Texas judges warn of judicial emergency after surge of case filings

Judges in Collin County, Texas are requesting additional resources–in the form of more courts and/or judges–after a surge of case filings in recent years. The eleven district judges in the county received more than 2100 new cases each in the past year, and that number is expected to increase.

As the Dallas Morning News summarizes:

Based on the current caseload, judges who want to keep up can spend no more than 53 minutes on each case and must dispose of nine cases a day.

But that’s not realistic. A hearing just for temporary orders in a divorce case takes about an hour, the judges said. Spending three days on a trial means having to find the equivalent of 26 other cases that require no time.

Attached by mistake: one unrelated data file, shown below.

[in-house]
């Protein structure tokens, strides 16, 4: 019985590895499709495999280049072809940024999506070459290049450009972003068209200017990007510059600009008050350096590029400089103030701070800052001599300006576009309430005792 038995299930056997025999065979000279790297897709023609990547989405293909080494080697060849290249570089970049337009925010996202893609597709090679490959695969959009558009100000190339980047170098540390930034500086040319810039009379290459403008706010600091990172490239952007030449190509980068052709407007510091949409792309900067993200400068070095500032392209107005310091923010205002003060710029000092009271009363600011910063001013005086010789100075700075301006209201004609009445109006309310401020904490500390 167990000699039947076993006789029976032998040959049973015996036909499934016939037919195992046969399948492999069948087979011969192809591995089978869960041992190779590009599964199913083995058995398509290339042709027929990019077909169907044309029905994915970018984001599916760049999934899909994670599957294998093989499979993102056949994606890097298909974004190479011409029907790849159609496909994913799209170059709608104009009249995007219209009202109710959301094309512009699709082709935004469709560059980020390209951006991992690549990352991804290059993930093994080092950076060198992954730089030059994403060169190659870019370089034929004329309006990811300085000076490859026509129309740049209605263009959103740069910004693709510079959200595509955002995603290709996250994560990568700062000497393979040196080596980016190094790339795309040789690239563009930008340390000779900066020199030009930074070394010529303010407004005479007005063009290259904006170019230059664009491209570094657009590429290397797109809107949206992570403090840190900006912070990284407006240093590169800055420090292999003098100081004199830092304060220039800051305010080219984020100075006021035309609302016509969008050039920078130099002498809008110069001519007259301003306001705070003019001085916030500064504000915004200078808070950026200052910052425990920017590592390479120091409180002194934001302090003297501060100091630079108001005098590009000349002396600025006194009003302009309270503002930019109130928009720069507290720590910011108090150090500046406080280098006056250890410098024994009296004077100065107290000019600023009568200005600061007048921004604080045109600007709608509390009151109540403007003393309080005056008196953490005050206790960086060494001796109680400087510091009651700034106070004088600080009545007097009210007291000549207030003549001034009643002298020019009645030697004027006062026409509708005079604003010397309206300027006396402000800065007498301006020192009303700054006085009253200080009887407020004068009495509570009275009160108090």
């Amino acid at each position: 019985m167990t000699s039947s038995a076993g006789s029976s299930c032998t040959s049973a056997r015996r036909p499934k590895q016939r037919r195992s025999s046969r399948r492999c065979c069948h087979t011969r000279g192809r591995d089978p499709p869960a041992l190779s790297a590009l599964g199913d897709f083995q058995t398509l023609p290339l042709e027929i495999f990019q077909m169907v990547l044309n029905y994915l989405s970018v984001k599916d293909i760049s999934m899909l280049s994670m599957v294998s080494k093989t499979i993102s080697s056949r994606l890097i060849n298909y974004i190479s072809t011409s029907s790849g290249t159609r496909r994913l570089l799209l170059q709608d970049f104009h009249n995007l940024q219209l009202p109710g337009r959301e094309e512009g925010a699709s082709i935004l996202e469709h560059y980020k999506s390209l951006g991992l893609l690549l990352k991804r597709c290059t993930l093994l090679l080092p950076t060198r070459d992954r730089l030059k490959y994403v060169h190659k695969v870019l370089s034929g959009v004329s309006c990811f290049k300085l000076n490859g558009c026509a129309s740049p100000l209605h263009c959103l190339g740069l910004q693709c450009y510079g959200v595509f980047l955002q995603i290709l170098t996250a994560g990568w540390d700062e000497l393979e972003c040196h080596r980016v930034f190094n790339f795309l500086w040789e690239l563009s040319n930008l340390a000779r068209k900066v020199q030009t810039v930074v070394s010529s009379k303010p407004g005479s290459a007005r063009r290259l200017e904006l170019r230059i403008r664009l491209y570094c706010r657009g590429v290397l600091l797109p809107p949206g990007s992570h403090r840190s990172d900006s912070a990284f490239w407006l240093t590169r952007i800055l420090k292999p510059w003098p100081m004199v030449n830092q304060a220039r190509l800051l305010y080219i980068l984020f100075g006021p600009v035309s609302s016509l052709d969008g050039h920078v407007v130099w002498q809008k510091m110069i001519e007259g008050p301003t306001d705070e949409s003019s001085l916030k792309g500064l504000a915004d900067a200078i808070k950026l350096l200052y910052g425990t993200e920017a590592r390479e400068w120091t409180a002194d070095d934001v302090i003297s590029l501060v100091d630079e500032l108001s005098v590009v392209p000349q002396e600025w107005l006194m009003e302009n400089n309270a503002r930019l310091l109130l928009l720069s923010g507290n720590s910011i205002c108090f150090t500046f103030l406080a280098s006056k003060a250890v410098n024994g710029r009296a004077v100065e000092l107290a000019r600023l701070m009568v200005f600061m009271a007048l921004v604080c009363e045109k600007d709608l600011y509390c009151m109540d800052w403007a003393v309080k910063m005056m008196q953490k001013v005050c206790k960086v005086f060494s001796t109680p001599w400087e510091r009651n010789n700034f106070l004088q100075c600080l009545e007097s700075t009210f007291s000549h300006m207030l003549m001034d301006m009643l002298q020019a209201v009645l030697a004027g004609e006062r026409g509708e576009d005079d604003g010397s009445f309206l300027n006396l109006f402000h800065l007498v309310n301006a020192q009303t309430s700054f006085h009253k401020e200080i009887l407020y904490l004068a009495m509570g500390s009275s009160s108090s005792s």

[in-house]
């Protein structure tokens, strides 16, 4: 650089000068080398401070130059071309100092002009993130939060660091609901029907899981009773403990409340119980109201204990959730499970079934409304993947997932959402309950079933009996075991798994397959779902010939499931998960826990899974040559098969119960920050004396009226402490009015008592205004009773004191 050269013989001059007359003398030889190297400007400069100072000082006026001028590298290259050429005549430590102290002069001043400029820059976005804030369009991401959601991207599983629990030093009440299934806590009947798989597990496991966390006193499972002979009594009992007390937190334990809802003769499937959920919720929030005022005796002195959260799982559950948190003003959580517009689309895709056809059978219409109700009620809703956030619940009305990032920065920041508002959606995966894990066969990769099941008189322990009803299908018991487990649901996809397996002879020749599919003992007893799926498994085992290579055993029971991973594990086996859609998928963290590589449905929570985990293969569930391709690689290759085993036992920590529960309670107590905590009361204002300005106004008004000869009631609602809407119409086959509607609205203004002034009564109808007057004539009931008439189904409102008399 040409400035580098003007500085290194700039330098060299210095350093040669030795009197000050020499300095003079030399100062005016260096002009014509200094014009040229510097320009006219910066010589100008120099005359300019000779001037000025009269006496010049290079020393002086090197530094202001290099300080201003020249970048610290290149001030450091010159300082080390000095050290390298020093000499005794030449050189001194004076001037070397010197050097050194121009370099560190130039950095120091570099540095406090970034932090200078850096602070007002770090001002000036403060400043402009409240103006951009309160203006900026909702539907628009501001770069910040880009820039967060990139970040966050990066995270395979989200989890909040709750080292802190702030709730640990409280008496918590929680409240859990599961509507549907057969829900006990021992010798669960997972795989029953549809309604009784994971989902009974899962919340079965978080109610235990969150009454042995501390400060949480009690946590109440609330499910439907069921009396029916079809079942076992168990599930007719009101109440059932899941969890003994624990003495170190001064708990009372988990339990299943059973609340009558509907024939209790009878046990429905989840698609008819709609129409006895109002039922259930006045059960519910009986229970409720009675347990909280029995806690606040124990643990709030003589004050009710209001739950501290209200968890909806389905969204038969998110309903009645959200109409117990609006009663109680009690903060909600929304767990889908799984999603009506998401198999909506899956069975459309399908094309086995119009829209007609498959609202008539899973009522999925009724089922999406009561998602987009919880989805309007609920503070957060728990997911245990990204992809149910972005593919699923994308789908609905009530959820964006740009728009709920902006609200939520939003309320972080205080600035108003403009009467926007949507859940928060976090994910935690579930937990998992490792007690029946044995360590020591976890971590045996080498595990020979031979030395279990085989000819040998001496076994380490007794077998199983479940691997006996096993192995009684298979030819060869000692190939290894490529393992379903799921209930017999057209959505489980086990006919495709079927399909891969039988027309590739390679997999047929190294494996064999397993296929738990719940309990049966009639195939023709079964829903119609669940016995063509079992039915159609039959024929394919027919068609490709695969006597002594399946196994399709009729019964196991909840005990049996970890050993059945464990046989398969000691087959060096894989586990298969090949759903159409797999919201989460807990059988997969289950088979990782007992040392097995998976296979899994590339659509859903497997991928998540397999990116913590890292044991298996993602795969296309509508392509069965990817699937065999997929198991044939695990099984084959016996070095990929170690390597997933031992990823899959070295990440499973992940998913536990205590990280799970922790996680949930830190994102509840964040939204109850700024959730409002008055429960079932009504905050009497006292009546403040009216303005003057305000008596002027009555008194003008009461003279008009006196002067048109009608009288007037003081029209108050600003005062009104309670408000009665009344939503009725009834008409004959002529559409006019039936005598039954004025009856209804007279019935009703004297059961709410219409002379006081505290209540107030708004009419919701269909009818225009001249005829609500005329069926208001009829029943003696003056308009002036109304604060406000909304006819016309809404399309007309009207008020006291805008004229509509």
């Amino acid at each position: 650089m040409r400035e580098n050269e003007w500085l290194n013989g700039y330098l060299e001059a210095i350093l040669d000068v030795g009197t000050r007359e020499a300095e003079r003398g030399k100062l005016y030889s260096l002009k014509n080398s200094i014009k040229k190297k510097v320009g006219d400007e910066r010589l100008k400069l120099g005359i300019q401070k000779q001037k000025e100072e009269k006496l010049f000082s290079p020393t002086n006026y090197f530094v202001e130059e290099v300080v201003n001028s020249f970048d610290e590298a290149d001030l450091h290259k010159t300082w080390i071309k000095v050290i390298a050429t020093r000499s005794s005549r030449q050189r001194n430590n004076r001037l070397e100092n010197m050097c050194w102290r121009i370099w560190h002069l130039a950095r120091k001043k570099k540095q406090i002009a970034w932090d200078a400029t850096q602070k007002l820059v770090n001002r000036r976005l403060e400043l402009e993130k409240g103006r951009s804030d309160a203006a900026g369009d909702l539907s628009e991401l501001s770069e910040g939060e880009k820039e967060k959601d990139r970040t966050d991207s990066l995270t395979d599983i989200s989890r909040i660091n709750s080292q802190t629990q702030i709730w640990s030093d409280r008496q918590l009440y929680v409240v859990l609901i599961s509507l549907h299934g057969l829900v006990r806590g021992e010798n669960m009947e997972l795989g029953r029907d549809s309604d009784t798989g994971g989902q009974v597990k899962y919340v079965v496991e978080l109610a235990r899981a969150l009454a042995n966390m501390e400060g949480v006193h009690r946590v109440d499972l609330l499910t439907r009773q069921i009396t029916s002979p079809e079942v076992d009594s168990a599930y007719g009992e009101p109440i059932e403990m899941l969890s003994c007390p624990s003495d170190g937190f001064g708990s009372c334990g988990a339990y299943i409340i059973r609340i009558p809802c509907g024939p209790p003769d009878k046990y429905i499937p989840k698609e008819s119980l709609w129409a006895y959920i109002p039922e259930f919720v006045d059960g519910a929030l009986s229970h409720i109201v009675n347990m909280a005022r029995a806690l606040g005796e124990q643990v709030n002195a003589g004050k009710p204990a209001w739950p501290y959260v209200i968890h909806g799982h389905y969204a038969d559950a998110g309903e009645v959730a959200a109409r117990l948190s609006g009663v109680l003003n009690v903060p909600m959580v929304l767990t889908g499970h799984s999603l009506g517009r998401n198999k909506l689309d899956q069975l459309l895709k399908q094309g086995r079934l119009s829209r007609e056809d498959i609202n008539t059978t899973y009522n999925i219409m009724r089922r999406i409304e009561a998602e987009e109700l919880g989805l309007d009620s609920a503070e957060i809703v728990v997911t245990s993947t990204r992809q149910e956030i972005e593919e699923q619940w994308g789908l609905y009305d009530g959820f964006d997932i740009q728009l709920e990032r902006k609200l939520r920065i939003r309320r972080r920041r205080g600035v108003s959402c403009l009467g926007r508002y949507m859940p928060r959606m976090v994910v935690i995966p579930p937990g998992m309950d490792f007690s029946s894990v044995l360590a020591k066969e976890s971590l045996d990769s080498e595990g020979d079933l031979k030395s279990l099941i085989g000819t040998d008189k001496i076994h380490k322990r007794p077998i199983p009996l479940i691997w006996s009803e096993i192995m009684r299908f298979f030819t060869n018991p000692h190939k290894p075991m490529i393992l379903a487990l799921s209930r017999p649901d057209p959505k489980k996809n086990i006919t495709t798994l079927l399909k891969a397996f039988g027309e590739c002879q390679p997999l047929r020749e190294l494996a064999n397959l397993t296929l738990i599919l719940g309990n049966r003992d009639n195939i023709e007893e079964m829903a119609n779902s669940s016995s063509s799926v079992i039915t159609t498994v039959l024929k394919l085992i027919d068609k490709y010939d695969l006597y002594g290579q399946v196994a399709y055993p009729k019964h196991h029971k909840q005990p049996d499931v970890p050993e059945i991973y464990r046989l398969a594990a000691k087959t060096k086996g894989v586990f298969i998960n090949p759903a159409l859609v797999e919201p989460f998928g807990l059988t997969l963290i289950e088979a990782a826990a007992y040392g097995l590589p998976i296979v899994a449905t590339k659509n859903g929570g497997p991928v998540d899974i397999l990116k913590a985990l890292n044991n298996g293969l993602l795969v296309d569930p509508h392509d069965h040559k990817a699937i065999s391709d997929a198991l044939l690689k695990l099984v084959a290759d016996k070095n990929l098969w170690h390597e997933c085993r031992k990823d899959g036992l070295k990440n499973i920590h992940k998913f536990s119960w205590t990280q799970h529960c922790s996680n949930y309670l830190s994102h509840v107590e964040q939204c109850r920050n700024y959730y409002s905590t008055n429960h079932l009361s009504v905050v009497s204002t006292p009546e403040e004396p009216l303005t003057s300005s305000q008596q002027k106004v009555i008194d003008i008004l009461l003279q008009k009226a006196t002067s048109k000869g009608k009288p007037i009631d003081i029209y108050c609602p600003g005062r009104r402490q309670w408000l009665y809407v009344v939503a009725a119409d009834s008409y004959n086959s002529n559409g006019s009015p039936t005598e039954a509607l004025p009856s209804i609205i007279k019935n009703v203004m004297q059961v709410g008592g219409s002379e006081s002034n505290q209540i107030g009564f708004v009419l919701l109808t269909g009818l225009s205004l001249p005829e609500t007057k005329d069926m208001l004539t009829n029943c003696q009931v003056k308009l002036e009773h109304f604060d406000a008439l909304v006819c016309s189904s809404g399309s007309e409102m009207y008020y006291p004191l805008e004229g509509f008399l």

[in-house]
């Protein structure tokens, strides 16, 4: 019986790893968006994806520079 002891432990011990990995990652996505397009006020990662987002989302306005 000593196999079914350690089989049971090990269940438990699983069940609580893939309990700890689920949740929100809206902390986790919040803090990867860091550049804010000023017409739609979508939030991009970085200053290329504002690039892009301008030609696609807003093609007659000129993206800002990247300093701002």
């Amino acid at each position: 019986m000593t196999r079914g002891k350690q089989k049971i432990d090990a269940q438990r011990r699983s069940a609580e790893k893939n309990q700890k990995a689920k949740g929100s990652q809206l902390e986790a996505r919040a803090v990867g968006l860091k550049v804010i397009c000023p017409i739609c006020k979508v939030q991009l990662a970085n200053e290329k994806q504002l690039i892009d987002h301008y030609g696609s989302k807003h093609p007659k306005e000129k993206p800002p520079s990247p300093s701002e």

Texas courts face shortage of stenographers

The Texas state courts face delayed hearings and trials resulting from a dwindling supply of court reporters.  The Texas Office of Court Administration reports a decline of 20 percent in the number of available stenographers since 2005.

While some courts across the country have moved to audiotape as a less expensive option, live court reporters typically produce transcripts that are far more accurate. The story quotes stenographer Chavela Crain, who noted

“We deal with dialects, accents, coughing, sneezing, sirens going by, somebody says they were offered 15,000 for something, and I can say ‘Wait, was that 15,000 or 50,000?'” Crain explained. “On an audio (recording) you’re not going to be able to tell that, and if somebody’s not in the room there is nobody to clarify that.”